Headlines

Rise & Shine: Indiana schools failing to report bullying

8 things you should know about Indiana education

  1. SPECIAL REPORT: In a seven-month investigation, our reporter Shaina Cavazos found that the fast-growing Indiana Virtual School has enrolled thousands of students but graduated only a tiny number, while hiring just 21 teachers last year for a student body of almost 5,000. The school’s founder, meanwhile, also founded a for-profit company that for years held contracts totaling millions of dollars to manage the school. The school defends itself as an innovative model for students with no other options. Read our full investigation.

  2. SCHOOL CHOICE: Indianapolis Public Schools faces competition from charter, township and private schools, and it’s unclear whether the district will be able to attract more families. Chalkbeat has the numbers on where Center Township students are enrolling.

  3. MORE A GRADES: Compared to last year, more Indiana districts earned A grades from the state. Indiana officials released the data Wednesday. See how your district fared in Chalkbeat, and WFYI.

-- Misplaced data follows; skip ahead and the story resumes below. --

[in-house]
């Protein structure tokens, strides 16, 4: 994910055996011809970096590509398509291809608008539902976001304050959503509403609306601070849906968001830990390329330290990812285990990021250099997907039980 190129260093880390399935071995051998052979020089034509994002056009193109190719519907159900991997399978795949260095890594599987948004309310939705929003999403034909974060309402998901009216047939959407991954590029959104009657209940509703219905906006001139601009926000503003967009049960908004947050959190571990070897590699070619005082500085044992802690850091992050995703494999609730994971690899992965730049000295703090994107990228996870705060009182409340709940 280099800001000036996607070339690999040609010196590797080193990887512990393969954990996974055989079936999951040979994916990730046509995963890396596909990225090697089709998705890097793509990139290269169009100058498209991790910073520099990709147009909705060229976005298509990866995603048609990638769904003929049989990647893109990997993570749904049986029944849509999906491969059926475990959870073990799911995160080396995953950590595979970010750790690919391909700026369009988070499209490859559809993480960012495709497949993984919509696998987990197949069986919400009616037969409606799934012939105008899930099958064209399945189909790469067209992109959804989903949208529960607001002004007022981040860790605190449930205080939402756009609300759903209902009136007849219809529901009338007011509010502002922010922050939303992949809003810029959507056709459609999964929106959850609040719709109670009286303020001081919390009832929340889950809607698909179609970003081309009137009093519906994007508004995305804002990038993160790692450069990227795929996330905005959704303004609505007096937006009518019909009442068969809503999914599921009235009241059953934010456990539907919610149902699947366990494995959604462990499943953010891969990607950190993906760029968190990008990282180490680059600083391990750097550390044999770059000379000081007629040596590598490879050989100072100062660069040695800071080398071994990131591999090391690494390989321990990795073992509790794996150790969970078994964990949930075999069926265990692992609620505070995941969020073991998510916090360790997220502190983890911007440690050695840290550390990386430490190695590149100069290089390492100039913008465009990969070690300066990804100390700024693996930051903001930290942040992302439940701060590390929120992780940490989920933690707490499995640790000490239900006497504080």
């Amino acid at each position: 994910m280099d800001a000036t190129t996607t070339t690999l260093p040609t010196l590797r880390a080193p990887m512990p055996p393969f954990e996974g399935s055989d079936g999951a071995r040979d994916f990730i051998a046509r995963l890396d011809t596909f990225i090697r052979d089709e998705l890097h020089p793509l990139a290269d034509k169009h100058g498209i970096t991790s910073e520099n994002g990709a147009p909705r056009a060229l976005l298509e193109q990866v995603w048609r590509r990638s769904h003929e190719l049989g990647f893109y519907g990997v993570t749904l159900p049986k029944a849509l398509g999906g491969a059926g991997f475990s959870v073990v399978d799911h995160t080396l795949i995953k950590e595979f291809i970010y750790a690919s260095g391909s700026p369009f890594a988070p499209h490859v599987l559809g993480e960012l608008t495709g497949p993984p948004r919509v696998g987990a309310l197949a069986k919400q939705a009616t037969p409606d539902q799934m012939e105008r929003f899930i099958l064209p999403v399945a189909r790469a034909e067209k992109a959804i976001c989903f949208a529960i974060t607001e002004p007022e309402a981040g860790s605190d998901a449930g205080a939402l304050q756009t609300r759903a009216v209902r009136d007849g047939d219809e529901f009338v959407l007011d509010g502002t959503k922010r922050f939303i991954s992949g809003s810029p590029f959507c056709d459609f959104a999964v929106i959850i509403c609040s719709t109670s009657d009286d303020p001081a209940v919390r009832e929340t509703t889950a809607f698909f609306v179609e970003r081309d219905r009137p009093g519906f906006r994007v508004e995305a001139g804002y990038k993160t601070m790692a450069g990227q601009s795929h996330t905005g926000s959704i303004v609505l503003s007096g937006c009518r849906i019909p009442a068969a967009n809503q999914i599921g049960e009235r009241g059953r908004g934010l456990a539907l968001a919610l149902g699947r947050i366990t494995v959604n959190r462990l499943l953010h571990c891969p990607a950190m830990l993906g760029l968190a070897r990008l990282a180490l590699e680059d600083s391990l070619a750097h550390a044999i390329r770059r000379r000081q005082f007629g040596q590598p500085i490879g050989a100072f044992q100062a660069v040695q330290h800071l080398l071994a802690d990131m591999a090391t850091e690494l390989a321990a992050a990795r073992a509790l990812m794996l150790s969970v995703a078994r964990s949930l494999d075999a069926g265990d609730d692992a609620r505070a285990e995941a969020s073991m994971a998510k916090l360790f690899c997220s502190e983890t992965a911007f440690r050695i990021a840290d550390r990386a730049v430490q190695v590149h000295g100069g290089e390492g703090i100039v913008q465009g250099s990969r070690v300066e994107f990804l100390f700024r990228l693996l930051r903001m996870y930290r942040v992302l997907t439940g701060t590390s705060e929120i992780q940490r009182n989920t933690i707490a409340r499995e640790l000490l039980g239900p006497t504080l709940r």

4. SCHOOL START DATE: An Indiana lawmaker plans to propose a later school start date in a bill for the upcoming legislative session despite several previous failed attempts. Read more from the IndyStar.

  5. TAKEOVER: The state has set a hearing to determine if Muncie schools should be taken over by the state and put under the control of an emergency manager. Read more from the Star Press.

  6. BULLYING: Indiana schools have inconsistently reported data on incidents of bullying, which is required by law. Read more from RTV6.

  7. DUAL CREDIT: High school teachers who teach science, technology, engineering or math courses for college credit can apply for a chance to get free graduate education. Read more from the Herald-Tribune.

  8. BROKEN LINK: Our apologies for the broken link on Tuesday. If you haven’t read it yet, here’s the story: Thousands of Indianapolis high schoolers are choosing new schools next year as part of a district plan to move to an all-magnet system, where students choose schools by focus rather than location. Read more in Chalkbeat. 

    — Shaina Cavazos and Dylan Peers McCoy, reporters